Has the Banking Sector lost its Mojo?

By
A A A

Even though the S&P 500 (NYSEArca: SPY) has posted a modest 6.4% year-to-date gain, financial stocks (NYSEArca: XLF) are down almost 3% in value over the same period. Bank ETFs (NYSEArca: KBE) are down even more - posting an almost 7% loss. What's ailing the financial sector and is a recovery on the horizon? 

What Lending?

The Fed's two rounds of quantitative easing (QE1 and QE2) unfortunately haven't reversed the powerful forces of a declining economy. Nonetheless, both programs have kept a lid on borrowing rates. The fixed rate on a 30-year mortgage is 4.70%, while the 15-year rate is at 3.87%. Under most circumstances, low rates like these would mean a boom in lending, but has it?

The nation's 10 largest mortgage lenders (NYSEArca: KME) rejected 26.8% of loan applications in 2010, a steady increase from 23.5% in 2009, according to the Wall Street Journal. Banks are in business to lend money but in many cases even qualified mortgage borrowers are being turned away. Even regional banks (NYSEArca: KRE) are guilty. Gun shy lenders with overly restrictive borrowing standards are bad for business.

Have you recently applied for a mortgage loan or spoken with someone that has? Most will agree it was an experience similar to being interrogated by the KGB. Anyone who says the lending environment has returned to normalcy obviously hasn't tried to get a loan.

Legal Headaches
Another problem for banks are legal problems connected to allegations of mortgage foreclosure abuse. Banks like Ally Financial, Bank of America ( BAC ), Citigroup ( C ), JP Morgan Chase ( JPM ), and Wells Fargo ( WFC ) are still embroiled in the mess. In May, they offered $5 billion to settle charges but the settlement price tag has since jumped to around $20 billion.

How complicated has the legal morass become? Any potential settlement would have to satisfy all of the state attorneys general, the Department of Justice, the Department of Housing and Urban Development along with the Federal Trade Commission. Meanwhile, other potential liabilities have popped up. A federal audit last month revealed that banks may have also defrauded taxpayers by illegally foreclosing on homes bought with government backed loans.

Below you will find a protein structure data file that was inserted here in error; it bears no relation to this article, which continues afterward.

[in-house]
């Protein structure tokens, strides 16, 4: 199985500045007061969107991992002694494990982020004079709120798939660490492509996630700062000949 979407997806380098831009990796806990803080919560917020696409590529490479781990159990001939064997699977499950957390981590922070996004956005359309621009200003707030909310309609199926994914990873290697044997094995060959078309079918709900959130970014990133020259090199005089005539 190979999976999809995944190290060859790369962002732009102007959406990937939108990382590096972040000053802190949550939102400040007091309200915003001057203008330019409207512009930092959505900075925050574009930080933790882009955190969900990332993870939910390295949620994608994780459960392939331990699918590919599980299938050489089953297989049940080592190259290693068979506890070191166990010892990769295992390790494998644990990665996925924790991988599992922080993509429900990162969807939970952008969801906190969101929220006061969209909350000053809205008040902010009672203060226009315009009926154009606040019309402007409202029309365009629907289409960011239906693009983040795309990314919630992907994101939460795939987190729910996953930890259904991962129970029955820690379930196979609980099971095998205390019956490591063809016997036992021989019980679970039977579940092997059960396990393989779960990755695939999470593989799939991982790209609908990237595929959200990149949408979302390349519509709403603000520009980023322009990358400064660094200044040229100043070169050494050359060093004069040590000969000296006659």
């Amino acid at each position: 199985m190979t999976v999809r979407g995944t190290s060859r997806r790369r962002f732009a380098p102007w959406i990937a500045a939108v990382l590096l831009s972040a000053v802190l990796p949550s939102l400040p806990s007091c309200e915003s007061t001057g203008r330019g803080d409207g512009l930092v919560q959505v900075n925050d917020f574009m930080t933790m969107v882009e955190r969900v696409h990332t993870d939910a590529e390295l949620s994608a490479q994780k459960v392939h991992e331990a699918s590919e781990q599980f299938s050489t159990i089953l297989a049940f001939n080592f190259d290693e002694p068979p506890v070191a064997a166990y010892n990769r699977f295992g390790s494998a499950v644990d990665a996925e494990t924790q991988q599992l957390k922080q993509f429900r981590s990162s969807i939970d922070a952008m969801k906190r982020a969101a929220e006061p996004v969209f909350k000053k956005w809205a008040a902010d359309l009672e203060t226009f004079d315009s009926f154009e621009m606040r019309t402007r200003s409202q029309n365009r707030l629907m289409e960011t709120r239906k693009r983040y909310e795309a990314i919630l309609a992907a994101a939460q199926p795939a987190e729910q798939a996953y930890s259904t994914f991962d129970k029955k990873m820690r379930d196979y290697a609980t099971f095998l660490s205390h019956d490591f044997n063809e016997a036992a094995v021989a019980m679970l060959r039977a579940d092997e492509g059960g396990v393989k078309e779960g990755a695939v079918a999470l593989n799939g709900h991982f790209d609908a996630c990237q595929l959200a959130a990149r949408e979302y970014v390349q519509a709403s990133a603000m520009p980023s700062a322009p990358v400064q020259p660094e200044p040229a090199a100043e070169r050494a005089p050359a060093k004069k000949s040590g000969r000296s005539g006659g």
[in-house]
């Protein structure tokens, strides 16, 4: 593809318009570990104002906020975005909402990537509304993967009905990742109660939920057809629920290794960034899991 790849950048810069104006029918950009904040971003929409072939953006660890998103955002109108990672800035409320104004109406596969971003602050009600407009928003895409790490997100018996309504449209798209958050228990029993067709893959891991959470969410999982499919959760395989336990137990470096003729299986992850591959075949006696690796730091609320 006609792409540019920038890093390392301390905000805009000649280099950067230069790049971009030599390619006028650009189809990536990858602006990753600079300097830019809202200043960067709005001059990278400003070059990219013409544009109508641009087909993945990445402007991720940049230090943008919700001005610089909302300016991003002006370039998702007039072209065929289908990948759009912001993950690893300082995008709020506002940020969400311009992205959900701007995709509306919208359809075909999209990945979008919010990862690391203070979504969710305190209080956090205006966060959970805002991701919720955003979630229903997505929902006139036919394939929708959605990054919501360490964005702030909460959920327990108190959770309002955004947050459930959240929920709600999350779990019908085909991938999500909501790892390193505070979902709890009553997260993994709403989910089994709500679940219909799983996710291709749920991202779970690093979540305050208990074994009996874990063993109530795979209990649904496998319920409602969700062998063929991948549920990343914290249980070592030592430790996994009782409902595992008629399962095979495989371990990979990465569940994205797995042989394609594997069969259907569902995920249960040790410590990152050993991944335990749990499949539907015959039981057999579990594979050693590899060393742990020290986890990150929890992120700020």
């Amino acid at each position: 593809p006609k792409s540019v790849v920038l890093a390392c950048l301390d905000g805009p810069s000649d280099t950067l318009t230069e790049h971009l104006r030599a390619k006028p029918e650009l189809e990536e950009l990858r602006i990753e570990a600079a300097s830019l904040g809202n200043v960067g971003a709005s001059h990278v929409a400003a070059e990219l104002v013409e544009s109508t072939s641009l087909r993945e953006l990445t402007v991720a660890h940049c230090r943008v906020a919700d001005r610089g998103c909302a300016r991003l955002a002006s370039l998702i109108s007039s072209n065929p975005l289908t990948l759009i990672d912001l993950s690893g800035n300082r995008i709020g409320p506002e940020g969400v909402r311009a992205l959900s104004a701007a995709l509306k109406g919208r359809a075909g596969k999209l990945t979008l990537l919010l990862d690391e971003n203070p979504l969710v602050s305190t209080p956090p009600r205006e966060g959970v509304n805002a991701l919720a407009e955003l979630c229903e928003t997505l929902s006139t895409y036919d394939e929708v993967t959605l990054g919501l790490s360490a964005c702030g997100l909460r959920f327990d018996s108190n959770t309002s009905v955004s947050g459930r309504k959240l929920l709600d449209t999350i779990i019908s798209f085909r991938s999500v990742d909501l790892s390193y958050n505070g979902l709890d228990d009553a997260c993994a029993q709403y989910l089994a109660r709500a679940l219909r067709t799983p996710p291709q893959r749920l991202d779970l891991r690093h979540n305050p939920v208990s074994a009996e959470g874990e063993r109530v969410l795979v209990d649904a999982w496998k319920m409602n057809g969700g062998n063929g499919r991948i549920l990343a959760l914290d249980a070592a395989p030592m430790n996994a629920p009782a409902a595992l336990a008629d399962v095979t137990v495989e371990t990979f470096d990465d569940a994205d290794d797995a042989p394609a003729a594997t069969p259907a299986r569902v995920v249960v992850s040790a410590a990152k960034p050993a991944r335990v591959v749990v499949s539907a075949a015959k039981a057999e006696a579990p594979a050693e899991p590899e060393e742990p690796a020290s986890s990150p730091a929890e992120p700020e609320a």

Other Mortgage Problems
The other lingering trouble for banks is non-performing loans. Almost 20% of the mortgage loans inside banks' portfolios were delinquent at the end of March according to the Office of the Comptroller of the Currency. That compares to delinquency rate of just 6.8% for mortgage backed loans from Fannie and Freddie Mac. Also, roughly one quarter of homeowners are in a situation of where they own more than what their homes are actually worth. 


                                 


Things are bad but the worst might not be over. Home prices continue to fall and a second wave of mass foreclosures could be on the horizon. And it won't be good for the prices of either new or existing homes (NYSEArca: XHB).

New Capital Requirements
A new deal known as 'Basel III' requiring the world's top banks to hold between 1% to 2.5% of extra capital is another problem that clouds the future profitability of global banks (NYSEArca: IXG). International regulators, like the rest of the world, have seen the sort of financial chaos that too-big to fail institutions can cause.

The reworked Basel rules have a penalty feature which requires an additional 1% of capital on large banks that grow even larger. Cleary, regulators are doing everything possible to avoid a repeat Lehman Brothers scenario. And in the process, they're making the business of large global banking less and less attractive.

Banks and Your Money Market Funds
As U.S. banks got into trouble during the 2008 credit crisis, money market mutual funds piled into European bank debt which in turn was heavily invested in garbage quality sovereign debt. (See Greece, Ireland andPortugal.) This has raised serious questions about the stability of money market funds, which are sometimes referred to as 'cash.' How 'safe' are money funds?

At the end of June, there was $2.69 trillion in money market funds, according to the Investment Company Institute. Have the problems in the global banking system already spread to this usually quiet and dull corner of the market? Could this be a major setup for round two of a run on money market funds? ETFguide's latest weekly pick analyzed the Fidelity Cash Reserves Fund (Nasdaq: FDRXX) as a case study. With roughly $116 billion in assets it's a good barometer of what's been occurring in money market funds.  



The views and opinions expressed herein are the views and opinions of the author and do not necessarily reflect those of The NASDAQ OMX Group, Inc.



This article appears in: Investing , ETFs

Referenced Stocks: BAC , C , JPM , WFC

ETFguide

ETFguide

More from ETFguide:

Related Videos

Stocks

Referenced

Most Active by Volume

48,099,947
  • $16.09 ▲ 0.50%
40,277,806
  • $102.50 ▲ 0.24%
40,236,499
  • $19.57 ▲ 2.35%
31,092,510
  • $49.75 ▲ 0.65%
30,795,218
  • $34.92 ▲ 0.78%
29,910,855
  • $3.63 ▲ 0.83%
24,019,154
  • $13.06 ▼ 0.38%
23,753,906
  • $74.82 ▲ 1.31%
As of 8/29/2014, 04:04 PM

Find a Credit Card

Select a credit card product by:
Select an offer:
Search
Data Provided by BankRate.com